What we also see in this image is the ability for photography to extend itself right through the frame. The perspective and depth control in Crossett’s image is really quite impressive.
Take a good look and you can see how a photographer makes decisions about placement of forms, and how they relate different subjects together. That becomes part of the story you can get from a single-framed image.
6. Social icons
Right from the beginning of photography portraiture was seen as an important subject to point the lens at, not the least because of its immediacy. Unlike painting, a camera can very quickly depict an instant expression or fleeting moment.
In this fabulous image of social icon Iris Apfel by Daniela Federici, her vibrant and engaging personality is very much in evidence. With the focus on her big smile and eyes, her character just shines through.
What makes this such a compelling image is how much of the sitter’s character has been captured so precisely, due to the particular the way the lighting creates such a three dimensional sculpture of Iris and her amazing clothes.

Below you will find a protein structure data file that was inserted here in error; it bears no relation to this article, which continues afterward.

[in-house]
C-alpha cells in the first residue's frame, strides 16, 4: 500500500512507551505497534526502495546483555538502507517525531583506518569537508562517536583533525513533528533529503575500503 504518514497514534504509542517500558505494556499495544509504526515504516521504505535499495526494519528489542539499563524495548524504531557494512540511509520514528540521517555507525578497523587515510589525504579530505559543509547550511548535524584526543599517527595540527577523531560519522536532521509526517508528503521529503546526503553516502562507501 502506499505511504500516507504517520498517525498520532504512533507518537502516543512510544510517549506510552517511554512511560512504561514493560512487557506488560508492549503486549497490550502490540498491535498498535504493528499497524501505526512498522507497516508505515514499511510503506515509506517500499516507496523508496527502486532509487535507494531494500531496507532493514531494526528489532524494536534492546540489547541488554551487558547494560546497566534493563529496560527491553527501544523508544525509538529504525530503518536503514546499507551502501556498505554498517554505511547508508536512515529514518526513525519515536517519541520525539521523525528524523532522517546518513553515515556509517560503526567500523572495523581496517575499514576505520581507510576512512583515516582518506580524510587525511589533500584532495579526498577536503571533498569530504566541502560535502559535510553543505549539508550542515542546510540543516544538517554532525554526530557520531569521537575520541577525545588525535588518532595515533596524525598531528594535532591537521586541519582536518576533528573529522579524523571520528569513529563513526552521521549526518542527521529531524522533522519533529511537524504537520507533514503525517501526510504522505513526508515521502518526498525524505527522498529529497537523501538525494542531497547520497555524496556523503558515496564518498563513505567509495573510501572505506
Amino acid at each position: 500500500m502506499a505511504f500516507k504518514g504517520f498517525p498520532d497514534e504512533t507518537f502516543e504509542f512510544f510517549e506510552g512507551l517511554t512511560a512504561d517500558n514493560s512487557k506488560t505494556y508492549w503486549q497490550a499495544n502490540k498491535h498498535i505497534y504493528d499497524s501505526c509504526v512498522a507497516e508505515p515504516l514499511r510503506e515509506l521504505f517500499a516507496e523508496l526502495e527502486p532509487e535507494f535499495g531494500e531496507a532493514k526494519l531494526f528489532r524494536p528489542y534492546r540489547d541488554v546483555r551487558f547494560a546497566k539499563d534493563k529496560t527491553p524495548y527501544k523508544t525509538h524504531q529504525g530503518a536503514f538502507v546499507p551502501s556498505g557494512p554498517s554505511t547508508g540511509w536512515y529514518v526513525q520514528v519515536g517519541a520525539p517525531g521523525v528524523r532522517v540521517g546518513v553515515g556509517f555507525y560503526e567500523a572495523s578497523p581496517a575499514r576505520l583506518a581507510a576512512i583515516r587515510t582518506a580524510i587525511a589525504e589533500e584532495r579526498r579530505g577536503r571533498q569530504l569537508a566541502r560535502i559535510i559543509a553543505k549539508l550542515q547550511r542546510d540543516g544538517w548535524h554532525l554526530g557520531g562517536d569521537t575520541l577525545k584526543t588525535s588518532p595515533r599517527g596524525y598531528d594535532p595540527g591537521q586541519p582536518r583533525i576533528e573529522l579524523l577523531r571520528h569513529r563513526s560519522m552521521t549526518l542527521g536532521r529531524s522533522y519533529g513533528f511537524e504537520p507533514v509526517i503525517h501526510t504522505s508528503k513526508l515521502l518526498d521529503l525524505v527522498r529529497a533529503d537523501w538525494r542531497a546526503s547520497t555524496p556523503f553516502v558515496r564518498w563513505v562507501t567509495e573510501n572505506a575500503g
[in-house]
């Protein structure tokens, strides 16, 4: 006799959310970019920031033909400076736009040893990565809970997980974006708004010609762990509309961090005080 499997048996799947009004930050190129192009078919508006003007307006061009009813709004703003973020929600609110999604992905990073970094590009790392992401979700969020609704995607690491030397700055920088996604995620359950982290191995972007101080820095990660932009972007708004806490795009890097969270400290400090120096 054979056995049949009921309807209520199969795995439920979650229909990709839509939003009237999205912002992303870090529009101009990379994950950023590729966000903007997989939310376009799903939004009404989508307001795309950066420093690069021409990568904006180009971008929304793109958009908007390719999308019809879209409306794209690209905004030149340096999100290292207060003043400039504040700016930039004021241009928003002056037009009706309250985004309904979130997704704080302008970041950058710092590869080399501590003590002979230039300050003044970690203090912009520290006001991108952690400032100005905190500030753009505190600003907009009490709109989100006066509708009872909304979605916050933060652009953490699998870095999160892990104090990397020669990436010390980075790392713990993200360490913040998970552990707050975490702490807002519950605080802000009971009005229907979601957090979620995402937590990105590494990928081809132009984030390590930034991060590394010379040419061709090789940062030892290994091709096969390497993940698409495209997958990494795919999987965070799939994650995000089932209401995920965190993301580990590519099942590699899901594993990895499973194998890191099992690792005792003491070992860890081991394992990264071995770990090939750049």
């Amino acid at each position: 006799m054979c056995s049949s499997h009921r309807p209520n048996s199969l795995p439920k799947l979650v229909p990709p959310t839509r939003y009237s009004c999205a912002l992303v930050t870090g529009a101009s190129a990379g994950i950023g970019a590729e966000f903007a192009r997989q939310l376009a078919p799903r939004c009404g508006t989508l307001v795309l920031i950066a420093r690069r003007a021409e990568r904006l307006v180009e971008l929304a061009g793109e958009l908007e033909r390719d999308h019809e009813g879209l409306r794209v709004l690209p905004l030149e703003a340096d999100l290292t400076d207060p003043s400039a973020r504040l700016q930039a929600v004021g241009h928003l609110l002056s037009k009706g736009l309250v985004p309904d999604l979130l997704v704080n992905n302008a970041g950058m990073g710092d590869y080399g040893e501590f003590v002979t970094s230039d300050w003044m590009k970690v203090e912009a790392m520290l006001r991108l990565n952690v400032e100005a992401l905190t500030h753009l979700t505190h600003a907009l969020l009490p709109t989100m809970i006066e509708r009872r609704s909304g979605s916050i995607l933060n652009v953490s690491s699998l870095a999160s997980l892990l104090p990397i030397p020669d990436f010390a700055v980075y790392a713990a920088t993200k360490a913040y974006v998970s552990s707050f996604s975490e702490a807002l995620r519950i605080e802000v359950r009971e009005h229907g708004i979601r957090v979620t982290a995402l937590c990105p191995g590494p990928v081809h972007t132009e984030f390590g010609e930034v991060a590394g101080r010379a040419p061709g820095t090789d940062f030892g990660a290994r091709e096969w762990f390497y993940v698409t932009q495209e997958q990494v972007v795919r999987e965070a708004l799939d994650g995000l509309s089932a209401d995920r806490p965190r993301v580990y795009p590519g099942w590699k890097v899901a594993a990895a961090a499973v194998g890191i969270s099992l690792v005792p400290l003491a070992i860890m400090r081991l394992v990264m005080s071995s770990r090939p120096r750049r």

A trick with portraiture is that when the sitter looks directly into the lens it creates a conversation between the sitter and camera. In this case the focus is on Iris’ expression and her warm and engaging face.
The neutral blue toned background, which is cool, is somewhat contrasting to the warmth of the sitter and perhaps an unusual choice on the part of the photographer, but in this instance it works really well.
7. Scientific pursuit
Science photography ran for many years parallel to other disciplines of photography at RMIT, such as the art, the journalism and the commercial professional photography. Science has an interesting story to play out in that history because it operated in various capacities through the departments in the University.
Scientific photography allows us to see the unseen world. With photography a moment is firmly recorded on film forever, or through light and digital technology. Using fast shutter speeds allows us to do things like stop bullets or photograph someone jumping in the middle of the beach so we can see the water splashing.